People Driven Credit Union’s scholarship program was established to enhance the educational opportunities and advancement of our members. Since it’s start in 1990, we have awarded over $328,000 in scholarships. In it’s 29th year, a total of $14,000 in scholarships went to 10 winning member entrants.
This year’s topic was to write a note to yourself, the day before your first day as a high school freshman.
Interview with Allison S, one of this year’s scholarship winners:
Allison wrote the following, winning entry:
Dear past self,
You are about to start high school. According to all of those popular movies and tv shows, these are going to be the best four years of your life. Sadly, it is nothing like High School Musical. The students don’t break out in song in the middle of lunch or English class like I expected. Instead, you sit in class, quietly, hoping you don’t get called on by the teacher. If I could give you any advice to make your high school experience less antagonizing, it would be to speak up, try new things, and work as hard as you can.
If you know the answer, raise your hand. If you do not know the answer then ask for help. Don’t be afraid to talk to your teacher or even your classmates. I used to be so afraid to be wrong. I felt that if I was wrong people would judge me and think I was not smart. I thought asking for help was wrong because I never saw other people doing it. Just remember you are not the only one struggling. Another word of advice is to try new things. You joined the rowing team, this was the best decision we have ever made. It made high school memorable. Something I have regretted is not joining the marching band. Our best friend was a part of it and so were some of our closest friends. I feel like I missed out on a great opportunity that could have made some great memories. You should also try some different clubs. The high school has so many fun and interesting clubs where you could meet some really great people. Try theater or art club, they do some really fun stuff throughout the years. The last thing, sign up for more advanced classes. They will help you in college.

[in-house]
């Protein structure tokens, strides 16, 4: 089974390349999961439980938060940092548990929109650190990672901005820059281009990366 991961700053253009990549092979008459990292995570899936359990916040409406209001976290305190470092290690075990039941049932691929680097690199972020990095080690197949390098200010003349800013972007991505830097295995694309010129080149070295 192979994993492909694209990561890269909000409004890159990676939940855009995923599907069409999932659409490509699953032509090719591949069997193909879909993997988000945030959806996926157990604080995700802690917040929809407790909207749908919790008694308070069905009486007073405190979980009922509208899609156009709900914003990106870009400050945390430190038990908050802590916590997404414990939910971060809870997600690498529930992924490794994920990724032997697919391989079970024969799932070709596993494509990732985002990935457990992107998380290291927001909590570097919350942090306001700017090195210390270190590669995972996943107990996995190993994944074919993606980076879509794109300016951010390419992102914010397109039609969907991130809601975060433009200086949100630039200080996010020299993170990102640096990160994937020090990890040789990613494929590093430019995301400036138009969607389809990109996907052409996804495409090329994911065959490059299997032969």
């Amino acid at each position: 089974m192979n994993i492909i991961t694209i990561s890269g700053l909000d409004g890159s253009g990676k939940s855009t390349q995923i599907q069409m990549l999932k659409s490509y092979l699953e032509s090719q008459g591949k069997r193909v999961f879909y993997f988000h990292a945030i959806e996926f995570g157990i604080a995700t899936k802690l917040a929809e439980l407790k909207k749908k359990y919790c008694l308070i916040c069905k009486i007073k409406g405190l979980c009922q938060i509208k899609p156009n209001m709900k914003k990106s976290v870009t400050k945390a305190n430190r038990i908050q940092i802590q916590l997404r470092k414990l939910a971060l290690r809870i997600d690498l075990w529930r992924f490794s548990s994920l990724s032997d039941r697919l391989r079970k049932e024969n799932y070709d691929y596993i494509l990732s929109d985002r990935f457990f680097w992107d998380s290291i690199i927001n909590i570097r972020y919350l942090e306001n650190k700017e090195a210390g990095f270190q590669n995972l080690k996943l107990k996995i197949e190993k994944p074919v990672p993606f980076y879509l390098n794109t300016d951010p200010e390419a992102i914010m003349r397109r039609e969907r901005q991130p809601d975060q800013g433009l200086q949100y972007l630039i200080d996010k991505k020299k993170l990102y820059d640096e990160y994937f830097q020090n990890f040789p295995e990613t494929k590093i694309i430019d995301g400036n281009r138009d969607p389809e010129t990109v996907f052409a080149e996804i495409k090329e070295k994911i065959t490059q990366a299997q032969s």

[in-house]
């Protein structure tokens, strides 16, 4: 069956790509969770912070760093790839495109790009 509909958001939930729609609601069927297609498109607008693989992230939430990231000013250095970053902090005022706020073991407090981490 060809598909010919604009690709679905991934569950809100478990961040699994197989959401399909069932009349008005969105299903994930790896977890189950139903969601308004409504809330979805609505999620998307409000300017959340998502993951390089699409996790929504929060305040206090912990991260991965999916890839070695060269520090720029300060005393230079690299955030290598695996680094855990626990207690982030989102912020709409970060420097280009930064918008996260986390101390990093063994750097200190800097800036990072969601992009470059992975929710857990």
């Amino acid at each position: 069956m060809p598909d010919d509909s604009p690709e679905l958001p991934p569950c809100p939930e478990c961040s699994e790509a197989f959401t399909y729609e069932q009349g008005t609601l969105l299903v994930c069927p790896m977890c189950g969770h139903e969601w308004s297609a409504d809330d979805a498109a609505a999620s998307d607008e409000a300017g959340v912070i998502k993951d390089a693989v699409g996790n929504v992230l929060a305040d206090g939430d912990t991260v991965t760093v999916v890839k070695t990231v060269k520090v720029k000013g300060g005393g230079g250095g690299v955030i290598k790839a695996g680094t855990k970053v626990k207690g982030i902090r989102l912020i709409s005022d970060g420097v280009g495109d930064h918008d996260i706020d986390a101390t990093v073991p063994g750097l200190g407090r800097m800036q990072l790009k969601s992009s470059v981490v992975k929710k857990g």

I played the clarinet, figure skated and rowed. I only wish that I put in 100 percent in all of these. At the time I thought I did my very best. Looking back, I could have put in more effort. So just remember to try super hard and think of the future and what you want from it. In class, I did pretty well. Made the top 10 percent of my class and took a few advanced classes. My advice would be to think of the biggest book worm you know and be more. When they say to study, STUDY your brains out! You could become an amazing student. During those four years, I never thought that they would be the best years of my life. As a sophomore in college, I now realized they were the easiest. The most important advice I could give you is to breathe, look around, and just appreciate the people around you. You never know who will come and go in your life. They might not dance and sing on top of the desk like High School Musical, but they might watch it with you.
Allison is a Sophomore at Adrian College.